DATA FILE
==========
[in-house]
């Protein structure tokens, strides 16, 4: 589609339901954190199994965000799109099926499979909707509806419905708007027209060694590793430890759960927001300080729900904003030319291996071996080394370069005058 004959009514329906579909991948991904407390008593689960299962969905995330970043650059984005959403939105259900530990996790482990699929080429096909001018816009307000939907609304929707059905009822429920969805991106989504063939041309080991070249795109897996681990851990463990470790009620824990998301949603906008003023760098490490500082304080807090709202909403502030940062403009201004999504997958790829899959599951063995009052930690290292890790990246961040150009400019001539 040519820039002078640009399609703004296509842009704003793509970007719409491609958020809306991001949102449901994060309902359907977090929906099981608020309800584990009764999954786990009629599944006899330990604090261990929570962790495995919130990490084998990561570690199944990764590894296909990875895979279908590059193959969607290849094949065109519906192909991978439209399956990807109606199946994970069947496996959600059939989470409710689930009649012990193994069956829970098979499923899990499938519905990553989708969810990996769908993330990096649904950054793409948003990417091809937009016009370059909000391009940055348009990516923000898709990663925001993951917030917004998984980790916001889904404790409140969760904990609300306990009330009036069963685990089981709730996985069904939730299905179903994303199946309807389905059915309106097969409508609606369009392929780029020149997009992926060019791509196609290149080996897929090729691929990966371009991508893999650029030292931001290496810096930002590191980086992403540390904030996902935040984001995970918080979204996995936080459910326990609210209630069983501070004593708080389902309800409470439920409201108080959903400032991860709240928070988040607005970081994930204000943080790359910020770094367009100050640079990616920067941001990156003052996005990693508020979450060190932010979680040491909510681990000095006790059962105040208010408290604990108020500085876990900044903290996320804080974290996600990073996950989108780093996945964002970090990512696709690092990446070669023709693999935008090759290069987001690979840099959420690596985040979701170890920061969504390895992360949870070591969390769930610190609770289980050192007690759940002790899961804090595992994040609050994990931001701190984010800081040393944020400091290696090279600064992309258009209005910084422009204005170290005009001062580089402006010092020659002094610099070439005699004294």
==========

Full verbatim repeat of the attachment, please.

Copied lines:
[in-house]
């Protein structure tokens, strides 16, 4: 589609339901954190199994965000799109099926499979909707509806419905708007027209060694590793430890759960927001300080729900904003030319291996071996080394370069005058 004959009514329906579909991948991904407390008593689960299962969905995330970043650059984005959403939105259900530990996790482990699929080429096909001018816009307000939907609304929707059905009822429920969805991106989504063939041309080991070249795109897996681990851990463990470790009620824990998301949603906008003023760098490490500082304080807090709202909403502030940062403009201004999504997958790829899959599951063995009052930690290292890790990246961040150009400019001539 040519820039002078640009399609703004296509842009704003793509970007719409491609958020809306991001949102449901994060309902359907977090929906099981608020309800584990009764999954786990009629599944006899330990604090261990929570962790495995919130990490084998990561570690199944990764590894296909990875895979279908590059193959969607290849094949065109519906192909991978439209399956990807109606199946994970069947496996959600059939989470409710689930009649012990193994069956829970098979499923899990499938519905990553989708969810990996769908993330990096649904950054793409948003990417091809937009016009370059909000391009940055348009990516923000898709990663925001993951917030917004998984980790916001889904404790409140969760904990609300306990009330009036069963685990089981709730996985069904939730299905179903994303199946309807389905059915309106097969409508609606369009392929780029020149997009992926060019791509196609290149080996897929090729691929990966371009991508893999650029030292931001290496810096930002590191980086992403540390904030996902935040984001995970918080979204996995936080459910326990609210209630069983501070004593708080389902309800409470439920409201108080959903400032991860709240928070988040607005970081994930204000943080790359910020770094367009100050640079990616920067941001990156003052996005990693508020979450060190932010979680040491909510681990000095006790059962105040208010408290604990108020500085876990900044903290996320804080974290996600990073996950989108780093996945964002970090990512696709690092990446070669023709693999935008090759290069987001690979840099959420690596985040979701170890920061969504390895992360949870070591969390769930610190609770289980050192007690759940002790899961804090595992994040609050994990931001701190984010800081040393944020400091290696090279600064992309258009209005910084422009204005170290005009001062580089402006010092020659002094610099070439005699004294």